What Records Should You Keep?

To run an efficient, profitable eBay business, you will need to manage some or all of the following information.

Income. Income is the money you get from eBay sales. You will need to transfer the sales information in your eBay and PayPal accounts into your business recordkeeping.

  • How to record income. Some eBay businesses manually enter the information in their accounting software or books. Other eBay businesses and eBay stores automatically download this information into their accounting software or spreadsheet program using auction management tools.

  • How income affects taxes. It's important to accurately track eBay sales income. If you get audited by the IRS, unreported income is often the first thing the auditors look for. They will be very suspicious if you have significant bank deposits beyond the income you claimed on your return, even if those deposits are to your personal account. (If you have significant nontaxable income, make sure to keep the records you’ll need to prove where it came from.)

Expenses. Expenses are what you spend on your eBay business — for example, for inventory, wages, rent, telephone, insurance, office equipment, and travel. 

  • How to record expenses. If you are charging your expenses to a credit card or paying them with a bank account with online access, you can download this information to a financial software program or spreadsheet. Expenses that are part of your eBay account, such as auction fees, shipping through PayPal, inventory purchases made on eBay, or subscription fees, can also be downloaded to your accounting software (as discussed below). Otherwise you will have to enter your expenses manually.

  • How expenses affect taxes. Keeping track of expenses lets you identify every tax deduction you’re entitled to take and is crucial to determining profits. But don’t expect the IRS to allow your tax deductions if you don’t keep records to back them up. If you have no records at all, your deductions will be disallowed in an audit, and you might face penalties as well. If you can prove that you had some business-related expenses of a type that makes sense for your line of work, the IRS may still allow a deduction, but it will be much smaller than what you claimed. Under the Cohan rule (named for a tax suit against entertainer George Cohan), if you can show some proof that you incurred deductible expenses, the IRS can estimate those expenses and allow a deduction for that amount. But, as you might expect, the IRS’s estimates will be low. And this rule doesn’t apply to expenses for travel, vehicles, gifts, and meals and entertainment. The IRS requires more detailed records for these types of deductions.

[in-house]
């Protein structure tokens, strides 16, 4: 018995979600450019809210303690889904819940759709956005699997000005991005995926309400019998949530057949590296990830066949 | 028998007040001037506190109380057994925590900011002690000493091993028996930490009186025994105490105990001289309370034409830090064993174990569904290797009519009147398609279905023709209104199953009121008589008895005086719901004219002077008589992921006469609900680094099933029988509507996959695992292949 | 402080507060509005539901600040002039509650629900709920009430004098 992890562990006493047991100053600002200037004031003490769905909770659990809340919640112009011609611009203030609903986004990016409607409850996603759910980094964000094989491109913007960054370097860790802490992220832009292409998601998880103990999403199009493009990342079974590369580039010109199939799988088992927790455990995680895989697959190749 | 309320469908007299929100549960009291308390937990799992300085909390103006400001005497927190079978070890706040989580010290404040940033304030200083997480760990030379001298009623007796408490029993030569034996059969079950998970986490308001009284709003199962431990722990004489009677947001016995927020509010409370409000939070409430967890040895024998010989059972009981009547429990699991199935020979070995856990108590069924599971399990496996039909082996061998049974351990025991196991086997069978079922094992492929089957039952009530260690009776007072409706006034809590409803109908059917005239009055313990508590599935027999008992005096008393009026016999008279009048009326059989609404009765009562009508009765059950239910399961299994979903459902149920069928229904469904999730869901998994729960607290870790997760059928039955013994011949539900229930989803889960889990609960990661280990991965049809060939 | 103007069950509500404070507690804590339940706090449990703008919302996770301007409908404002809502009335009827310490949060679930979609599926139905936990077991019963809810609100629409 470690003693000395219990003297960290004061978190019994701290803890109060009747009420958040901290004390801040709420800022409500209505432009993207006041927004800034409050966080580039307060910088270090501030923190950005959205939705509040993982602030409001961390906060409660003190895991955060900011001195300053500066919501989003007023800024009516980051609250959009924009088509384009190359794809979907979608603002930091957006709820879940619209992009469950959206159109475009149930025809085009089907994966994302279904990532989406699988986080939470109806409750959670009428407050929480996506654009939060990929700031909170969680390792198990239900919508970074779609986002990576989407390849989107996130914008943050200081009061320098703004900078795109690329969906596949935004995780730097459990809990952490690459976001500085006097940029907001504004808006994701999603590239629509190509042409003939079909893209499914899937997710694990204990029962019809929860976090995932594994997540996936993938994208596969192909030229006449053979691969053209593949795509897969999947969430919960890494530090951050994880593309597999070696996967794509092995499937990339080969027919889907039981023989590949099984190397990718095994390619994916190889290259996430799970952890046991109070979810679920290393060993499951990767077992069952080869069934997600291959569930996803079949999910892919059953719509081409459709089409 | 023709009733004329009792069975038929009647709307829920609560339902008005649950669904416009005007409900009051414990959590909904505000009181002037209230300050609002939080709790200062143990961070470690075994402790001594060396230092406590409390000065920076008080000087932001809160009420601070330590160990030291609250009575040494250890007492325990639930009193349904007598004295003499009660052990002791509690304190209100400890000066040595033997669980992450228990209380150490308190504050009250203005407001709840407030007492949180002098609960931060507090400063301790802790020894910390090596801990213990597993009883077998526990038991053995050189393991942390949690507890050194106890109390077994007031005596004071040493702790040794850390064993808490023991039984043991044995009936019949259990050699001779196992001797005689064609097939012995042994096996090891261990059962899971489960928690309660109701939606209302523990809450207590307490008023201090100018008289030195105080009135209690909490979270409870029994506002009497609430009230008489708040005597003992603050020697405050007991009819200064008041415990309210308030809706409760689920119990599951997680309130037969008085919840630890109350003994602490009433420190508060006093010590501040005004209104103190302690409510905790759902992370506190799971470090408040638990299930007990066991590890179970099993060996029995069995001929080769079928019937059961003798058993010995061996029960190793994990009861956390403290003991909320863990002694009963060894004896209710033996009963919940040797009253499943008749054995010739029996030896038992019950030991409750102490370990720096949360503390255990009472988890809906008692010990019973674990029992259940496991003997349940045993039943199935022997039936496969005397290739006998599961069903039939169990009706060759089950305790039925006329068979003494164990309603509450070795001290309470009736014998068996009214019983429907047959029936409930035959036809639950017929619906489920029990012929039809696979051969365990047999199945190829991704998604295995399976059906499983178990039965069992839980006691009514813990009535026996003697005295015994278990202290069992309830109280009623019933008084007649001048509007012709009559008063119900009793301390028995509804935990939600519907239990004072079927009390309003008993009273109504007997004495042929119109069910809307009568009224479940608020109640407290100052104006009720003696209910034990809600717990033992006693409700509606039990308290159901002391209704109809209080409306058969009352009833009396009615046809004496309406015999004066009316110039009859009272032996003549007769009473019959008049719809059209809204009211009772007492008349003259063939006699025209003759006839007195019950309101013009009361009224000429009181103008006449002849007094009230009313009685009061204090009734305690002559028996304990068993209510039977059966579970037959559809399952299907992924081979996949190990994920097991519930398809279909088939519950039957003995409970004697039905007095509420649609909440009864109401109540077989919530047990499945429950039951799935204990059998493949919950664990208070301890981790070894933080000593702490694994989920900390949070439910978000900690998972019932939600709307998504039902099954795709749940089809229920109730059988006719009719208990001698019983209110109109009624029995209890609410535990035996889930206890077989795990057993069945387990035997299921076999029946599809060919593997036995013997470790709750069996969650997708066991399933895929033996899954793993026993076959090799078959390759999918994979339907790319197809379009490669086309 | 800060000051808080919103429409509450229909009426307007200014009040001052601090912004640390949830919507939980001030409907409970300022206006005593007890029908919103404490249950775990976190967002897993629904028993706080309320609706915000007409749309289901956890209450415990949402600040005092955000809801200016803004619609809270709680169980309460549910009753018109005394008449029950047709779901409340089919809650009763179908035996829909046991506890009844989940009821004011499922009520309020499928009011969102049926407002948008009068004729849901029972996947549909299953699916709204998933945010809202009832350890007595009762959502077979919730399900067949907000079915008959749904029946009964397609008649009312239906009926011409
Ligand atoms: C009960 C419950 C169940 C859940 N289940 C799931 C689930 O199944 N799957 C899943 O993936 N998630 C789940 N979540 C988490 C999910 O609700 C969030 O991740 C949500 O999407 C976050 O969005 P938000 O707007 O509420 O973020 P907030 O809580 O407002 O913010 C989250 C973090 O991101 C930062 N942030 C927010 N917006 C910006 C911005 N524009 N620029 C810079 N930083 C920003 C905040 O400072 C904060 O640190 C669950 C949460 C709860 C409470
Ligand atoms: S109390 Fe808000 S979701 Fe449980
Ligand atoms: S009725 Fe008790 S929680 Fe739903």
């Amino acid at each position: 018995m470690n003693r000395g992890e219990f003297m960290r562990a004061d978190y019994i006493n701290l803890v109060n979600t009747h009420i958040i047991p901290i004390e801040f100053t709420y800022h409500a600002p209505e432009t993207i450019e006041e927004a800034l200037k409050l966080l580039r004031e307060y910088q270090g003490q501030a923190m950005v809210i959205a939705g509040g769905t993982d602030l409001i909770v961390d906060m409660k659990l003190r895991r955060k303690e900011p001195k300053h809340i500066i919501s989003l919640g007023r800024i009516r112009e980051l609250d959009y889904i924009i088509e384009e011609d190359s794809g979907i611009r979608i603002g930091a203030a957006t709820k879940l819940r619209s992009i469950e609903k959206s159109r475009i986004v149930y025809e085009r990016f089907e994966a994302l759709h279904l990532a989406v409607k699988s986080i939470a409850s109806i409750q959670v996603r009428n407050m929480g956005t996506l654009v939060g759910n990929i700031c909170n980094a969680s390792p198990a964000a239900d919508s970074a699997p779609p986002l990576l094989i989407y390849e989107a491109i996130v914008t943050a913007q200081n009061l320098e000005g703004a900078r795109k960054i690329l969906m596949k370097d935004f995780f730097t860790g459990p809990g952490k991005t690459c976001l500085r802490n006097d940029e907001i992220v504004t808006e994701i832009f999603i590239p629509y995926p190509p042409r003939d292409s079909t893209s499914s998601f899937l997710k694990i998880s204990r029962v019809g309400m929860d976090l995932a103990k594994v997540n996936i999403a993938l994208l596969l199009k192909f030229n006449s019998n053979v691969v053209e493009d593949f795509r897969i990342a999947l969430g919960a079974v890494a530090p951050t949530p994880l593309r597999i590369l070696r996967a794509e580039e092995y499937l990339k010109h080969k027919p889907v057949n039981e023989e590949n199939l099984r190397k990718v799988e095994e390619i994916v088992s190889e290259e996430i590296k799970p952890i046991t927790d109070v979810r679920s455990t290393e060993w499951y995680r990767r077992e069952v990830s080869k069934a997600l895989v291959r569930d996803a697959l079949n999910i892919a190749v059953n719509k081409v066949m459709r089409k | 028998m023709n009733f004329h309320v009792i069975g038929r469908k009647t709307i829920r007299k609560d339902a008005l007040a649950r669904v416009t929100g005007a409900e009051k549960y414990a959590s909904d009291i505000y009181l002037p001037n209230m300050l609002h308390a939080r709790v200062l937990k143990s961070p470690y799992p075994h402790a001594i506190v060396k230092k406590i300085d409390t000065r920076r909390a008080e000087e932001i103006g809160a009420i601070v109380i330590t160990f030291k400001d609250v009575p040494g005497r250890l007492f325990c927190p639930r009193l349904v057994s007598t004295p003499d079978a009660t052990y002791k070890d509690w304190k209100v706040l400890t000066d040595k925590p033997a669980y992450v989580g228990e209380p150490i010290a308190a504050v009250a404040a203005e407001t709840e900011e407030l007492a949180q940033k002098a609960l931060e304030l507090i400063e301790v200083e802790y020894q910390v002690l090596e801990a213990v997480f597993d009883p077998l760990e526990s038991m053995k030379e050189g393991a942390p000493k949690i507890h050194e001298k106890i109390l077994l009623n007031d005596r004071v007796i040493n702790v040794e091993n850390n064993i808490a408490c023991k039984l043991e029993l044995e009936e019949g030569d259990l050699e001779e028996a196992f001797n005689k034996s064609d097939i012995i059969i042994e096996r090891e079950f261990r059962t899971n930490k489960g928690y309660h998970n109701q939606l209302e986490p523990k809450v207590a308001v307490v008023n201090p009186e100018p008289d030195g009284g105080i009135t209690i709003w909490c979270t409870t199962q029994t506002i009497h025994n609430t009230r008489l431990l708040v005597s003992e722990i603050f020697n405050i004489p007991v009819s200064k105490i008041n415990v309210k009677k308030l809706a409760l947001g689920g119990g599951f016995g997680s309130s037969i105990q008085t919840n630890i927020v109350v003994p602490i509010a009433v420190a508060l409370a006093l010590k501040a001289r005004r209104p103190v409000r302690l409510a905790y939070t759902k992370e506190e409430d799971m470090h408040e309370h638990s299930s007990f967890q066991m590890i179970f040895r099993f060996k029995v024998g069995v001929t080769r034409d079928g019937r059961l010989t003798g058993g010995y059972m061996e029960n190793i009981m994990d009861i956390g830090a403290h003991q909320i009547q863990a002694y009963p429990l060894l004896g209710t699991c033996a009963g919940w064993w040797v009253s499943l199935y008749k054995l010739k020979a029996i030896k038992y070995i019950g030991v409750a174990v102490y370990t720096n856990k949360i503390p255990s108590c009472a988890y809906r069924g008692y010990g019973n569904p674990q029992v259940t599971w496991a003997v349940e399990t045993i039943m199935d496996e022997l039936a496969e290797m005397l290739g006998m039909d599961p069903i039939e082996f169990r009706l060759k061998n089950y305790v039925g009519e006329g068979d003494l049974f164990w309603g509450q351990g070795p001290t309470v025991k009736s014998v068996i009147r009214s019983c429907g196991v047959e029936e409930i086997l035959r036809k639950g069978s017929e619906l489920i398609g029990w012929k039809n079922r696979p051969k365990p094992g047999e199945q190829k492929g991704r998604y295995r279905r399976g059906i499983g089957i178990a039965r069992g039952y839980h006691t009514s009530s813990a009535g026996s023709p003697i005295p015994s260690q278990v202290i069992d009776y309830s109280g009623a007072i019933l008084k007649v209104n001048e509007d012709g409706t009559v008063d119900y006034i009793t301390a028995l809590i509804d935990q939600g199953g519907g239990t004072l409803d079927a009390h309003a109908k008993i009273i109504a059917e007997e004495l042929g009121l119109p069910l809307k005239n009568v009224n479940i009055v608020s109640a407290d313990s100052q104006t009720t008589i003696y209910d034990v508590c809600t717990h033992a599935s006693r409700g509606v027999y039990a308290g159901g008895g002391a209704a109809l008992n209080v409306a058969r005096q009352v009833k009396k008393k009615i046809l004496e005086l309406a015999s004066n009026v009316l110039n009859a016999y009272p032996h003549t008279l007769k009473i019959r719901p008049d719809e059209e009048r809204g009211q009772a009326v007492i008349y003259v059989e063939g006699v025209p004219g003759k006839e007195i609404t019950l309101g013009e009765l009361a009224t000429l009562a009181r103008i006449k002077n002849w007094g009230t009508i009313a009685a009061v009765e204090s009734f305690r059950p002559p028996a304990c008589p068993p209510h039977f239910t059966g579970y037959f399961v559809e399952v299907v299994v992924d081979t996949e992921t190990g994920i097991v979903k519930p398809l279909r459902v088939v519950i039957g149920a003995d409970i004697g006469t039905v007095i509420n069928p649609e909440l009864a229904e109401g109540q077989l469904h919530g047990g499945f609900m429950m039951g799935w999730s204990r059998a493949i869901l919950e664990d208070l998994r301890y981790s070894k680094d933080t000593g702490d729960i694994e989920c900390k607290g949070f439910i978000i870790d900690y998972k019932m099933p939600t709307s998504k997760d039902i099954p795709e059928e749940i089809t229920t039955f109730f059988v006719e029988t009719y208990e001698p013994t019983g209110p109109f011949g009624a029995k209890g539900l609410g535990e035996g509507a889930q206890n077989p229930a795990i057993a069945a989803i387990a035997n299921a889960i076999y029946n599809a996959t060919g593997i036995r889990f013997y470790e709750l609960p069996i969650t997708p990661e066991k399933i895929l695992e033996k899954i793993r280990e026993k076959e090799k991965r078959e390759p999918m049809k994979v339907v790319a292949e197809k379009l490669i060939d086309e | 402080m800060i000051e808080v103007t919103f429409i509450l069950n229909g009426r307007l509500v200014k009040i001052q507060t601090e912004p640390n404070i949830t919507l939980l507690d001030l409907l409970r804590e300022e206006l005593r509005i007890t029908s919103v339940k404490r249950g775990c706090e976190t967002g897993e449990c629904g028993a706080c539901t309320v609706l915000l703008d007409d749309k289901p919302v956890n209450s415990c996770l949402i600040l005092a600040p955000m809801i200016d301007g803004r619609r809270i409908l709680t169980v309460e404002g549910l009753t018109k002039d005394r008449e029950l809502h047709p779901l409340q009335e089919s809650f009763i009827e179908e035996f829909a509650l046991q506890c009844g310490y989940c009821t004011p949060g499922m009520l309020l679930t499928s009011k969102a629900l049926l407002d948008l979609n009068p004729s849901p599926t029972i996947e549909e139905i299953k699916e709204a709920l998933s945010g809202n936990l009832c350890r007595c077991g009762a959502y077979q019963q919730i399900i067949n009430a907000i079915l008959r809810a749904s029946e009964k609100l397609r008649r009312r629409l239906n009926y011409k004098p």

Sales and inventory. As you buy inventory, you must deduct the expense. And every time you sell an item, you must deduct the item from your inventory — otherwise you won't know what you have available to sell. (Note: inventory is treated differently from other expenses for tax purposes; review Tax Deductions.) Also keep in mind, even though it's not a tax issue, that sloppy tracking and reporting wastes time and costs money. Efficient recordkeeping enables you to better forecast the future.

  • How to record sales and inventory. You will need either a spreadsheet or software that can manage both inventory and sales. Review the section Auction Management Tools for an idea of your choices. Most of the tools provided can manage inventory. You can learn more about eBay's Tools for Success at the eBay website, which also offers a comparison chart of eBay tools’ features. eBay can help you sort through its software options with its tool recommendations wizard. Keep in mind that inventory management software is not the same as accounting software. If you are using financial software, it should integrate with your inventory program. QuickBooks is one of the few accounting programs that provides integration and can provide sales reports summarizing your sales.

  • How sales and inventory affect taxes. Obviously, sales reflect income, and accurate income reporting is essential for taxes. As a retail business you will also need to generate an accurate inventory report, detailing inventory value at the beginning and ending of the year. Programs such as TurboTax can incorporate your inventory information to determine your tax bill.

Sales tax. As discussed in Paying Your Taxes, you may have a responsibility for assessing and paying sales taxes. If sales tax is an issue for you, make sure that the accounting or auction management tool you use can calculate the correct sales tax (it can vary from county to county) and provide sales tax reports. Again, programs such as QuickBooks can provide reports of taxable and nontaxable sales.

Payroll. If you have one or two employees, you may be able to calculate, track, and record payroll taxes (and the resulting deductions). If you don't want the hassle, consider an online payroll service such as Paychex or QuickBooks Payroll Services.

Money owed to your business. Known as "accounts receivable," this is money that others owe to your eBay business. For most eBay businesses, accounts receivable are the money that customers owe you for completed transactions. You track this in your accounting program — for example, you enter when the sale is completed, then enter when the payment is received and becomes income.

Money you owe to others. Known as "accounts payable," this is money that you owe — for example, subscription fees, loans, or uncompleted payments for inventory. Once paid, these amounts become part of your business expenses.

Income taxes. Accurate accounting of inventory, income, and expenses is essential for preparing your taxes.

Most eBay business owners use tax preparation software that integrates with their accounting software.

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